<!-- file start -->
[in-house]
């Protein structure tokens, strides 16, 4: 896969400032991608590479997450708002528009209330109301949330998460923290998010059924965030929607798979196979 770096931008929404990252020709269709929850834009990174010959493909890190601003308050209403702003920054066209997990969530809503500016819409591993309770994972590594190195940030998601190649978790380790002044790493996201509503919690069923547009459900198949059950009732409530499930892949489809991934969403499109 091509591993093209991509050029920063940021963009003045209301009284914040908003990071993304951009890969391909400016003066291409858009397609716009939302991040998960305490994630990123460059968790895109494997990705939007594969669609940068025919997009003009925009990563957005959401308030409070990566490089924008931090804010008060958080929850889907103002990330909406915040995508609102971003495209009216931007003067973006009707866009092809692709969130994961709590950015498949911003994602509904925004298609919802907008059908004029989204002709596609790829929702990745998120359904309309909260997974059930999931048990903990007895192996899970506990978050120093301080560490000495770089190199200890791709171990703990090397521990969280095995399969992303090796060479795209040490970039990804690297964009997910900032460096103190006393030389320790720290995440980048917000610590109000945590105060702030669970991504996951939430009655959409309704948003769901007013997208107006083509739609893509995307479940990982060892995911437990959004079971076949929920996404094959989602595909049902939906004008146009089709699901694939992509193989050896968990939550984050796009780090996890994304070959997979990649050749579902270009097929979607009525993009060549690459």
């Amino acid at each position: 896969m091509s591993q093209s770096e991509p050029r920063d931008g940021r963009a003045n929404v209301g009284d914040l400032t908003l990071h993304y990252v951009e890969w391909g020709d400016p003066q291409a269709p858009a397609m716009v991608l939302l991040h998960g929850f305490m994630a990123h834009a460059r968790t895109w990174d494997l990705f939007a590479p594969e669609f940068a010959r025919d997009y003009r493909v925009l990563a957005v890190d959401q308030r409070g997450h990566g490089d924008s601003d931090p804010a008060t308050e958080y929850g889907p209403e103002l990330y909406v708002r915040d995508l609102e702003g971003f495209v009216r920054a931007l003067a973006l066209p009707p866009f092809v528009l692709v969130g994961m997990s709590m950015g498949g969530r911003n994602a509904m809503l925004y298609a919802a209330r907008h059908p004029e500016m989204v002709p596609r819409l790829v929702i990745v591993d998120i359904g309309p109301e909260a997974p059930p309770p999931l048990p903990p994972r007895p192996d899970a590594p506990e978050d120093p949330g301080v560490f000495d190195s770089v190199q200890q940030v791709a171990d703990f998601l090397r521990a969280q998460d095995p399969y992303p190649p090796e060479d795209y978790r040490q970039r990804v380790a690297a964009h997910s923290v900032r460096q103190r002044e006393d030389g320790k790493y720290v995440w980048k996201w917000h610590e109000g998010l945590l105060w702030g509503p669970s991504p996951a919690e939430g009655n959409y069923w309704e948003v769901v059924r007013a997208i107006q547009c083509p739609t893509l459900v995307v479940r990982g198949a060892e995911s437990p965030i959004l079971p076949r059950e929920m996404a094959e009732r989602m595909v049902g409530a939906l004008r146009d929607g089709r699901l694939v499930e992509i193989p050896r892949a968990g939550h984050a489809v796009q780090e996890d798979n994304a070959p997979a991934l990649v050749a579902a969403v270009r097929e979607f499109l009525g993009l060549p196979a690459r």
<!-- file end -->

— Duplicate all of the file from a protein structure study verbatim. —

[in-house]
């Protein structure tokens, strides 16, 4: 896969400032991608590479997450708002528009209330109301949330998460923290998010059924965030929607798979196979 770096931008929404990252020709269709929850834009990174010959493909890190601003308050209403702003920054066209997990969530809503500016819409591993309770994972590594190195940030998601190649978790380790002044790493996201509503919690069923547009459900198949059950009732409530499930892949489809991934969403499109 091509591993093209991509050029920063940021963009003045209301009284914040908003990071993304951009890969391909400016003066291409858009397609716009939302991040998960305490994630990123460059968790895109494997990705939007594969669609940068025919997009003009925009990563957005959401308030409070990566490089924008931090804010008060958080929850889907103002990330909406915040995508609102971003495209009216931007003067973006009707866009092809692709969130994961709590950015498949911003994602509904925004298609919802907008059908004029989204002709596609790829929702990745998120359904309309909260997974059930999931048990903990007895192996899970506990978050120093301080560490000495770089190199200890791709171990703990090397521990969280095995399969992303090796060479795209040490970039990804690297964009997910900032460096103190006393030389320790720290995440980048917000610590109000945590105060702030669970991504996951939430009655959409309704948003769901007013997208107006083509739609893509995307479940990982060892995911437990959004079971076949929920996404094959989602595909049902939906004008146009089709699901694939992509193989050896968990939550984050796009780090996890994304070959997979990649050749579902270009097929979607009525993009060549690459």
């Amino acid at each position: 896969m091509s591993q093209s770096e991509p050029r920063d931008g940021r963009a003045n929404v209301g009284d914040l400032t908003l990071h993304y990252v951009e890969w391909g020709d400016p003066q291409a269709p858009a397609m716009v991608l939302l991040h998960g929850f305490m994630a990123h834009a460059r968790t895109w990174d494997l990705f939007a590479p594969e669609f940068a010959r025919d997009y003009r493909v925009l990563a957005v890190d959401q308030r409070g997450h990566g490089d924008s601003d931090p804010a008060t308050e958080y929850g889907p209403e103002l990330y909406v708002r915040d995508l609102e702003g971003f495209v009216r920054a931007l003067a973006l066209p009707p866009f092809v528009l692709v969130g994961m997990s709590m950015g498949g969530r911003n994602a509904m809503l925004y298609a919802a209330r907008h059908p004029e500016m989204v002709p596609r819409l790829v929702i990745v591993d998120i359904g309309p109301e909260a997974p059930p309770p999931l048990p903990p994972r007895p192996d899970a590594p506990e978050d120093p949330g301080v560490f000495d190195s770089v190199q200890q940030v791709a171990d703990f998601l090397r521990a969280q998460d095995p399969y992303p190649p090796e060479d795209y978790r040490q970039r990804v380790a690297a964009h997910s923290v900032r460096q103190r002044e006393d030389g320790k790493y720290v995440w980048k996201w917000h610590e109000g998010l945590l105060w702030g509503p669970s991504p996951a919690e939430g009655n959409y069923w309704e948003v769901v059924r007013a997208i107006q547009c083509p739609t893509l459900v995307v479940r990982g198949a060892e995911s437990p965030i959004l079971p076949r059950e929920m996404a094959e009732r989602m595909v049902g409530a939906l004008r146009d929607g089709r699901l694939v499930e992509i193989p050896r892949a968990g939550h984050a489809v796009q780090e996890d798979n994304a070959p997979a991934l990649v050749a579902a969403v270009r097929e979607f499109l009525g993009l060549p196979a690459r």